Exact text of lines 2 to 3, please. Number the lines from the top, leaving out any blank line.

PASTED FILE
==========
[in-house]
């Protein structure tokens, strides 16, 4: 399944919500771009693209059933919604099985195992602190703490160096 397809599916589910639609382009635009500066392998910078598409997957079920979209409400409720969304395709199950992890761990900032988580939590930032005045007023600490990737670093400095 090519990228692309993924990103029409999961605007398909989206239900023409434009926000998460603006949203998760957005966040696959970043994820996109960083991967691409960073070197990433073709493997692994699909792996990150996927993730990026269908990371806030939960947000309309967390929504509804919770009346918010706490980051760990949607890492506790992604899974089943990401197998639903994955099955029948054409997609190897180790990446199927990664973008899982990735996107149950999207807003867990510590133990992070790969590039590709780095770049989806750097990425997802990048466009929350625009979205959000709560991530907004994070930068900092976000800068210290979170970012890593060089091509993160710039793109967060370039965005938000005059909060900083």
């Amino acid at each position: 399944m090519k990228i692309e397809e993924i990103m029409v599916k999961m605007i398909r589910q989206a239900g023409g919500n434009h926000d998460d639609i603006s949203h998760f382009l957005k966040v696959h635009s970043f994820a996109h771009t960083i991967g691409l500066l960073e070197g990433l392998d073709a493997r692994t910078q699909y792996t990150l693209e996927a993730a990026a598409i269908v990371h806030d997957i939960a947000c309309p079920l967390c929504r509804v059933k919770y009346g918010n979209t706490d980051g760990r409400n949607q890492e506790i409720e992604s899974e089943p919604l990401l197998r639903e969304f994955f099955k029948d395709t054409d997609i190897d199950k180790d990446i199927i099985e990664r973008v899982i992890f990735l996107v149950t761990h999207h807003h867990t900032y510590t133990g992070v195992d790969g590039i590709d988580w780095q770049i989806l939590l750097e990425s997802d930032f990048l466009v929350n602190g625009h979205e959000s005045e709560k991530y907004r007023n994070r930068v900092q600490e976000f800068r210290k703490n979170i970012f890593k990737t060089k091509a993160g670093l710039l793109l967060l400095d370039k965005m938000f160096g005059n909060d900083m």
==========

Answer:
């Protein structure tokens, strides 16, 4: 399944919500771009693209059933919604099985195992602190703490160096 397809599916589910639609382009635009500066392998910078598409997957079920979209409400409720969304395709199950992890761990900032988580939590930032005045007023600490990737670093400095 090519990228692309993924990103029409999961605007398909989206239900023409434009926000998460603006949203998760957005966040696959970043994820996109960083991967691409960073070197990433073709493997692994699909792996990150996927993730990026269908990371806030939960947000309309967390929504509804919770009346918010706490980051760990949607890492506790992604899974089943990401197998639903994955099955029948054409997609190897180790990446199927990664973008899982990735996107149950999207807003867990510590133990992070790969590039590709780095770049989806750097990425997802990048466009929350625009979205959000709560991530907004994070930068900092976000800068210290979170970012890593060089091509993160710039793109967060370039965005938000005059909060900083």
């Amino acid at each position: 399944m090519k990228i692309e397809e993924i990103m029409v599916k999961m605007i398909r589910q989206a239900g023409g919500n434009h926000d998460d639609i603006s949203h998760f382009l957005k966040v696959h635009s970043f994820a996109h771009t960083i991967g691409l500066l960073e070197g990433l392998d073709a493997r692994t910078q699909y792996t990150l693209e996927a993730a990026a598409i269908v990371h806030d997957i939960a947000c309309p079920l967390c929504r509804v059933k919770y009346g918010n979209t706490d980051g760990r409400n949607q890492e506790i409720e992604s899974e089943p919604l990401l197998r639903e969304f994955f099955k029948d395709t054409d997609i190897d199950k180790d990446i199927i099985e990664r973008v899982i992890f990735l996107v149950t761990h999207h807003h867990t900032y510590t133990g992070v195992d790969g590039i590709d988580w780095q770049i989806l939590l750097e990425s997802d930032f990048l466009v929350n602190g625009h979205e959000s005045e709560k991530y907004r007023n994070r930068v900092q600490e976000f800068r210290k703490n979170i970012f890593k990737t060089k091509a993160g670093l710039l793109l967060l400095d370039k965005m938000f160096g005059n909060d900083m």